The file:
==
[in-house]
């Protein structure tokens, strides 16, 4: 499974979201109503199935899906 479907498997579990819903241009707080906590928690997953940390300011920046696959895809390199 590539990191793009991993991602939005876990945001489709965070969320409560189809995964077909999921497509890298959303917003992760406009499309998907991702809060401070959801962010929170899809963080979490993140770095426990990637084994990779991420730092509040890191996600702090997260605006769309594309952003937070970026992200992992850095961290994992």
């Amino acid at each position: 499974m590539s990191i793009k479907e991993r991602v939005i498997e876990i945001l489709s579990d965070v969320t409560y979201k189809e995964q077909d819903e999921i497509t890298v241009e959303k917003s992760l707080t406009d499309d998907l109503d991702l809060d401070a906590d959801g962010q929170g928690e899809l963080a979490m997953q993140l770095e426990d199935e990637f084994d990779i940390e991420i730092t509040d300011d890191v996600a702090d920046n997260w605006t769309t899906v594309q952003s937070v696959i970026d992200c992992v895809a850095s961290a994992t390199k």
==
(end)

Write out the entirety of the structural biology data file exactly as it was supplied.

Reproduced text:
[in-house]
């Protein structure tokens, strides 16, 4: 499974979201109503199935899906 479907498997579990819903241009707080906590928690997953940390300011920046696959895809390199 590539990191793009991993991602939005876990945001489709965070969320409560189809995964077909999921497509890298959303917003992760406009499309998907991702809060401070959801962010929170899809963080979490993140770095426990990637084994990779991420730092509040890191996600702090997260605006769309594309952003937070970026992200992992850095961290994992």
């Amino acid at each position: 499974m590539s990191i793009k479907e991993r991602v939005i498997e876990i945001l489709s579990d965070v969320t409560y979201k189809e995964q077909d819903e999921i497509t890298v241009e959303k917003s992760l707080t406009d499309d998907l109503d991702l809060d401070a906590d959801g962010q929170g928690e899809l963080a979490m997953q993140l770095e426990d199935e990637f084994d990779i940390e991420i730092t509040d300011d890191v996600a702090d920046n997260w605006t769309t899906v594309q952003s937070v696959i970026d992200c992992v895809a850095s961290a994992t390199k």